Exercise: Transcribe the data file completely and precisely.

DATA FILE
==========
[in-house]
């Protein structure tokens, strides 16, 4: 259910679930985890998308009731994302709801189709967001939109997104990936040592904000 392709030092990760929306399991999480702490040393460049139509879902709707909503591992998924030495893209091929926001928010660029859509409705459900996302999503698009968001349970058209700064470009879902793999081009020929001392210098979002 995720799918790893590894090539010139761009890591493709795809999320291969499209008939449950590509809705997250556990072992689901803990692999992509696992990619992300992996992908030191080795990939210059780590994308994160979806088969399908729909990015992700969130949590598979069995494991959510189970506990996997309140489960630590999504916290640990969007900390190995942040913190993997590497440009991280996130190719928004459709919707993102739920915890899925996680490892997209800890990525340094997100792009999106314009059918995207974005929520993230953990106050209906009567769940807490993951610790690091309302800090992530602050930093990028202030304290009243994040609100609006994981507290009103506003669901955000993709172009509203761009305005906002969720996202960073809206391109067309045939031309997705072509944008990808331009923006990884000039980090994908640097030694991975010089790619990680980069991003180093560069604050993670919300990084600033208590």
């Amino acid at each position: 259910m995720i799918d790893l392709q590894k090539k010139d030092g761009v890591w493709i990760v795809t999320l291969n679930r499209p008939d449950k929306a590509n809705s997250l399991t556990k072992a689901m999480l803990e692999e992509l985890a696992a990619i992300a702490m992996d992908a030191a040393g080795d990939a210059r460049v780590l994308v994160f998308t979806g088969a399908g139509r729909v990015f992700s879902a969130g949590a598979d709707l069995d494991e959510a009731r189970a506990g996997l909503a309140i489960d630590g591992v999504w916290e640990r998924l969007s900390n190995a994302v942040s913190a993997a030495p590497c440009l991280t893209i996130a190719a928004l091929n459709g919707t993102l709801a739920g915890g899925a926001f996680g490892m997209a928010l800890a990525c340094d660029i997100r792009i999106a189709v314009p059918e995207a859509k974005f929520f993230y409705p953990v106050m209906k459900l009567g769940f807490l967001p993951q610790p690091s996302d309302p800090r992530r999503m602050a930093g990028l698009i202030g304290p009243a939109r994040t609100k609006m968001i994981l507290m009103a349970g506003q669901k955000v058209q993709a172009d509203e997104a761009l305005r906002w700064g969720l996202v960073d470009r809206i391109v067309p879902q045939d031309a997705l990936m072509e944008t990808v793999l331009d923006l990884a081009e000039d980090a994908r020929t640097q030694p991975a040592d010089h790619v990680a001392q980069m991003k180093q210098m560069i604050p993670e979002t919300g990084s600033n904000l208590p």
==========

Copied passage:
[in-house]
């Protein structure tokens, strides 16, 4: 259910679930985890998308009731994302709801189709967001939109997104990936040592904000 392709030092990760929306399991999480702490040393460049139509879902709707909503591992998924030495893209091929926001928010660029859509409705459900996302999503698009968001349970058209700064470009879902793999081009020929001392210098979002 995720799918790893590894090539010139761009890591493709795809999320291969499209008939449950590509809705997250556990072992689901803990692999992509696992990619992300992996992908030191080795990939210059780590994308994160979806088969399908729909990015992700969130949590598979069995494991959510189970506990996997309140489960630590999504916290640990969007900390190995942040913190993997590497440009991280996130190719928004459709919707993102739920915890899925996680490892997209800890990525340094997100792009999106314009059918995207974005929520993230953990106050209906009567769940807490993951610790690091309302800090992530602050930093990028202030304290009243994040609100609006994981507290009103506003669901955000993709172009509203761009305005906002969720996202960073809206391109067309045939031309997705072509944008990808331009923006990884000039980090994908640097030694991975010089790619990680980069991003180093560069604050993670919300990084600033208590």
């Amino acid at each position: 259910m995720i799918d790893l392709q590894k090539k010139d030092g761009v890591w493709i990760v795809t999320l291969n679930r499209p008939d449950k929306a590509n809705s997250l399991t556990k072992a689901m999480l803990e692999e992509l985890a696992a990619i992300a702490m992996d992908a030191a040393g080795d990939a210059r460049v780590l994308v994160f998308t979806g088969a399908g139509r729909v990015f992700s879902a969130g949590a598979d709707l069995d494991e959510a009731r189970a506990g996997l909503a309140i489960d630590g591992v999504w916290e640990r998924l969007s900390n190995a994302v942040s913190a993997a030495p590497c440009l991280t893209i996130a190719a928004l091929n459709g919707t993102l709801a739920g915890g899925a926001f996680g490892m997209a928010l800890a990525c340094d660029i997100r792009i999106a189709v314009p059918e995207a859509k974005f929520f993230y409705p953990v106050m209906k459900l009567g769940f807490l967001p993951q610790p690091s996302d309302p800090r992530r999503m602050a930093g990028l698009i202030g304290p009243a939109r994040t609100k609006m968001i994981l507290m009103a349970g506003q669901k955000v058209q993709a172009d509203e997104a761009l305005r906002w700064g969720l996202v960073d470009r809206i391109v067309p879902q045939d031309a997705l990936m072509e944008t990808v793999l331009d923006l990884a081009e000039d980090a994908r020929t640097q030694p991975a040592d010089h790619v990680a001392q980069m991003k180093q210098m560069i604050p993670e979002t919300g990084s600033n904000l208590p």